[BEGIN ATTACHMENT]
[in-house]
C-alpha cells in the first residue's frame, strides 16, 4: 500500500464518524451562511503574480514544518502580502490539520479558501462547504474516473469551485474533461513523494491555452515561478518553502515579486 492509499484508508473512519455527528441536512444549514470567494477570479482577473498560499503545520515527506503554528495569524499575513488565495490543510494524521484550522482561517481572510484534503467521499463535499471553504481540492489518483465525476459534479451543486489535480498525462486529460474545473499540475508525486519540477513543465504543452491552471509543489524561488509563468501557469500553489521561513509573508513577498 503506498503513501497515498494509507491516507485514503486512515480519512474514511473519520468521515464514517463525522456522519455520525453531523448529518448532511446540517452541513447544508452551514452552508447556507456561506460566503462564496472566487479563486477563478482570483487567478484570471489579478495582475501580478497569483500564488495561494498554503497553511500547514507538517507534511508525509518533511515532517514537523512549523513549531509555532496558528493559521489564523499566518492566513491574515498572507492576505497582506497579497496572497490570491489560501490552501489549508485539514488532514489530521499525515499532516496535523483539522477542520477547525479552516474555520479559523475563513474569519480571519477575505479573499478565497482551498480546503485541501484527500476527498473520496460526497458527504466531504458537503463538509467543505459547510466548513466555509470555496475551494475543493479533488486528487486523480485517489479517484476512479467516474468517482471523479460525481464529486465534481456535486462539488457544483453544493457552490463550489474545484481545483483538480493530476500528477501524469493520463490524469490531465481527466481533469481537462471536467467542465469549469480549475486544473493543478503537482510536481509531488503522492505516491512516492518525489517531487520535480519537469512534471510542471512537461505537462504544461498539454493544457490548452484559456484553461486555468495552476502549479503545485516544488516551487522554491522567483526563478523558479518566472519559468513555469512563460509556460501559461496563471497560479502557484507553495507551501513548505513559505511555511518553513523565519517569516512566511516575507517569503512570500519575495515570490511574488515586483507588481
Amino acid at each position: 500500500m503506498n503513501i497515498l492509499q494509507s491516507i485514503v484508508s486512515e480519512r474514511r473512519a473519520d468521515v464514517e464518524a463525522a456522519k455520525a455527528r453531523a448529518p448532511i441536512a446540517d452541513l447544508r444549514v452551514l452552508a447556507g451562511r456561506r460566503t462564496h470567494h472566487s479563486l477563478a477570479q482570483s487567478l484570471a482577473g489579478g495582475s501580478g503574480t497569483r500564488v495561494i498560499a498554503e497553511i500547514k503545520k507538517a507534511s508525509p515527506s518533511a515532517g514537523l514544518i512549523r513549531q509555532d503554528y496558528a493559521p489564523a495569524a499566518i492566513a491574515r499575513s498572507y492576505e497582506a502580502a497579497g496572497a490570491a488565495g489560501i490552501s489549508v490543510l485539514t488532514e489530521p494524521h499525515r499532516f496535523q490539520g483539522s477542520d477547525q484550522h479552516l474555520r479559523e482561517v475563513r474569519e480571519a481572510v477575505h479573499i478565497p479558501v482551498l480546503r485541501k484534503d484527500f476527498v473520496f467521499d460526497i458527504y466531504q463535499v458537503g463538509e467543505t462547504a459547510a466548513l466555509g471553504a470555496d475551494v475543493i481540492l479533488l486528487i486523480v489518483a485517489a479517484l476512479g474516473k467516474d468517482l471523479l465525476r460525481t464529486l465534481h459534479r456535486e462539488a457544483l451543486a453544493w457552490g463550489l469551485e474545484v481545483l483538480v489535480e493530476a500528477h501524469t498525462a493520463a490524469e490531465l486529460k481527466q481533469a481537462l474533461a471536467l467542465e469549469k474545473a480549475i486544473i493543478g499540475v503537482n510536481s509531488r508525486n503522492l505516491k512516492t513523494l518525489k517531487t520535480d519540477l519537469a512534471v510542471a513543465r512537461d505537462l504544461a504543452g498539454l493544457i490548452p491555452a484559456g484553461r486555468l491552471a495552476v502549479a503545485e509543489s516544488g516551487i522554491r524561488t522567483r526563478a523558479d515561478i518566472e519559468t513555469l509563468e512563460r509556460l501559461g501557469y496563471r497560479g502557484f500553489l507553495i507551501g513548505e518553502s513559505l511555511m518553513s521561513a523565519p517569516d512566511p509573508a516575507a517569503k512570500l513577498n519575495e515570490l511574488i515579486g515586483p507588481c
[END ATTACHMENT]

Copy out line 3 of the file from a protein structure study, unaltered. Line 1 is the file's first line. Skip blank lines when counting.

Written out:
Amino acid at each position: 500500500m503506498n503513501i497515498l492509499q494509507s491516507i485514503v484508508s486512515e480519512r474514511r473512519a473519520d468521515v464514517e464518524a463525522a456522519k455520525a455527528r453531523a448529518p448532511i441536512a446540517d452541513l447544508r444549514v452551514l452552508a447556507g451562511r456561506r460566503t462564496h470567494h472566487s479563486l477563478a477570479q482570483s487567478l484570471a482577473g489579478g495582475s501580478g503574480t497569483r500564488v495561494i498560499a498554503e497553511i500547514k503545520k507538517a507534511s508525509p515527506s518533511a515532517g514537523l514544518i512549523r513549531q509555532d503554528y496558528a493559521p489564523a495569524a499566518i492566513a491574515r499575513s498572507y492576505e497582506a502580502a497579497g496572497a490570491a488565495g489560501i490552501s489549508v490543510l485539514t488532514e489530521p494524521h499525515r499532516f496535523q490539520g483539522s477542520d477547525q484550522h479552516l474555520r479559523e482561517v475563513r474569519e480571519a481572510v477575505h479573499i478565497p479558501v482551498l480546503r485541501k484534503d484527500f476527498v473520496f467521499d460526497i458527504y466531504q463535499v458537503g463538509e467543505t462547504a459547510a466548513l466555509g471553504a470555496d475551494v475543493i481540492l479533488l486528487i486523480v489518483a485517489a479517484l476512479g474516473k467516474d468517482l471523479l465525476r460525481t464529486l465534481h459534479r456535486e462539488a457544483l451543486a453544493w457552490g463550489l469551485e474545484v481545483l483538480v489535480e493530476a500528477h501524469t498525462a493520463a490524469e490531465l486529460k481527466q481533469a481537462l474533461a471536467l467542465e469549469k474545473a480549475i486544473i493543478g499540475v503537482n510536481s509531488r508525486n503522492l505516491k512516492t513523494l518525489k517531487t520535480d519540477l519537469a512534471v510542471a513543465r512537461d505537462l504544461a504543452g498539454l493544457i490548452p491555452a484559456g484553461r486555468l491552471a495552476v502549479a503545485e509543489s516544488g516551487i522554491r524561488t522567483r526563478a523558479d515561478i518566472e519559468t513555469l509563468e512563460r509556460l501559461g501557469y496563471r497560479g502557484f500553489l507553495i507551501g513548505e518553502s513559505l511555511m518553513s521561513a523565519p517569516d512566511p509573508a516575507a517569503k512570500l513577498n519575495e515570490l511574488i515579486g515586483p507588481c